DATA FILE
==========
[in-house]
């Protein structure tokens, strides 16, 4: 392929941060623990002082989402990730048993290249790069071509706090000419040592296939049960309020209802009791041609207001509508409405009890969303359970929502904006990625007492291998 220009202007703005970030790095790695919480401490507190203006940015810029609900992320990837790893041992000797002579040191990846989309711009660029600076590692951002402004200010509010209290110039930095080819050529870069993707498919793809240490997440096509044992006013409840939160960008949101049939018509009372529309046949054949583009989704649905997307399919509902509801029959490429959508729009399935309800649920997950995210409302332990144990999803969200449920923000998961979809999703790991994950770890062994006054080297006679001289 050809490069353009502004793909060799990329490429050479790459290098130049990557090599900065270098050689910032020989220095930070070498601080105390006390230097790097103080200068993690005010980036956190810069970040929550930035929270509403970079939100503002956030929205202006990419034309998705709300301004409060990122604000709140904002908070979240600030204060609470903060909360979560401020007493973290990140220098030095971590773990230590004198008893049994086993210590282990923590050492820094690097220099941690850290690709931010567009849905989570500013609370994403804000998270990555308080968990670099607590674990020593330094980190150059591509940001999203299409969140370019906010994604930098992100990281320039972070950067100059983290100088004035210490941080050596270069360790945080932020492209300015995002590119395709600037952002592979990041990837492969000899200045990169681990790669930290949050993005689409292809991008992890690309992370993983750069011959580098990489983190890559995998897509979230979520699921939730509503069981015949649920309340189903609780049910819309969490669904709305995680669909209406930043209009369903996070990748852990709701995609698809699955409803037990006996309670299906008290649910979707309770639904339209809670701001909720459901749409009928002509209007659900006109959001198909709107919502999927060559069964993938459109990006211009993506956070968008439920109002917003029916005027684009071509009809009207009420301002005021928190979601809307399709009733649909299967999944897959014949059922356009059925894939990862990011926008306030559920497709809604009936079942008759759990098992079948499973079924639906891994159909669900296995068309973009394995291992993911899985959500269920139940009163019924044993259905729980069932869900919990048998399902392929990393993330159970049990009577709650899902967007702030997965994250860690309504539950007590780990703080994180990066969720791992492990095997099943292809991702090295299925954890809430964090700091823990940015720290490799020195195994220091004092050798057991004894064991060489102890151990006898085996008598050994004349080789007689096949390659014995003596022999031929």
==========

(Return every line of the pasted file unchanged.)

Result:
[in-house]
């Protein structure tokens, strides 16, 4: 392929941060623990002082989402990730048993290249790069071509706090000419040592296939049960309020209802009791041609207001509508409405009890969303359970929502904006990625007492291998 220009202007703005970030790095790695919480401490507190203006940015810029609900992320990837790893041992000797002579040191990846989309711009660029600076590692951002402004200010509010209290110039930095080819050529870069993707498919793809240490997440096509044992006013409840939160960008949101049939018509009372529309046949054949583009989704649905997307399919509902509801029959490429959508729009399935309800649920997950995210409302332990144990999803969200449920923000998961979809999703790991994950770890062994006054080297006679001289 050809490069353009502004793909060799990329490429050479790459290098130049990557090599900065270098050689910032020989220095930070070498601080105390006390230097790097103080200068993690005010980036956190810069970040929550930035929270509403970079939100503002956030929205202006990419034309998705709300301004409060990122604000709140904002908070979240600030204060609470903060909360979560401020007493973290990140220098030095971590773990230590004198008893049994086993210590282990923590050492820094690097220099941690850290690709931010567009849905989570500013609370994403804000998270990555308080968990670099607590674990020593330094980190150059591509940001999203299409969140370019906010994604930098992100990281320039972070950067100059983290100088004035210490941080050596270069360790945080932020492209300015995002590119395709600037952002592979990041990837492969000899200045990169681990790669930290949050993005689409292809991008992890690309992370993983750069011959580098990489983190890559995998897509979230979520699921939730509503069981015949649920309340189903609780049910819309969490669904709305995680669909209406930043209009369903996070990748852990709701995609698809699955409803037990006996309670299906008290649910979707309770639904339209809670701001909720459901749409009928002509209007659900006109959001198909709107919502999927060559069964993938459109990006211009993506956070968008439920109002917003029916005027684009071509009809009207009420301002005021928190979601809307399709009733649909299967999944897959014949059922356009059925894939990862990011926008306030559920497709809604009936079942008759759990098992079948499973079924639906891994159909669900296995068309973009394995291992993911899985959500269920139940009163019924044993259905729980069932869900919990048998399902392929990393993330159970049990009577709650899902967007702030997965994250860690309504539950007590780990703080994180990066969720791992492990095997099943292809991702090295299925954890809430964090700091823990940015720290490799020195195994220091004092050798057991004894064991060489102890151990006898085996008598050994004349080789007689096949390659014995003596022999031929």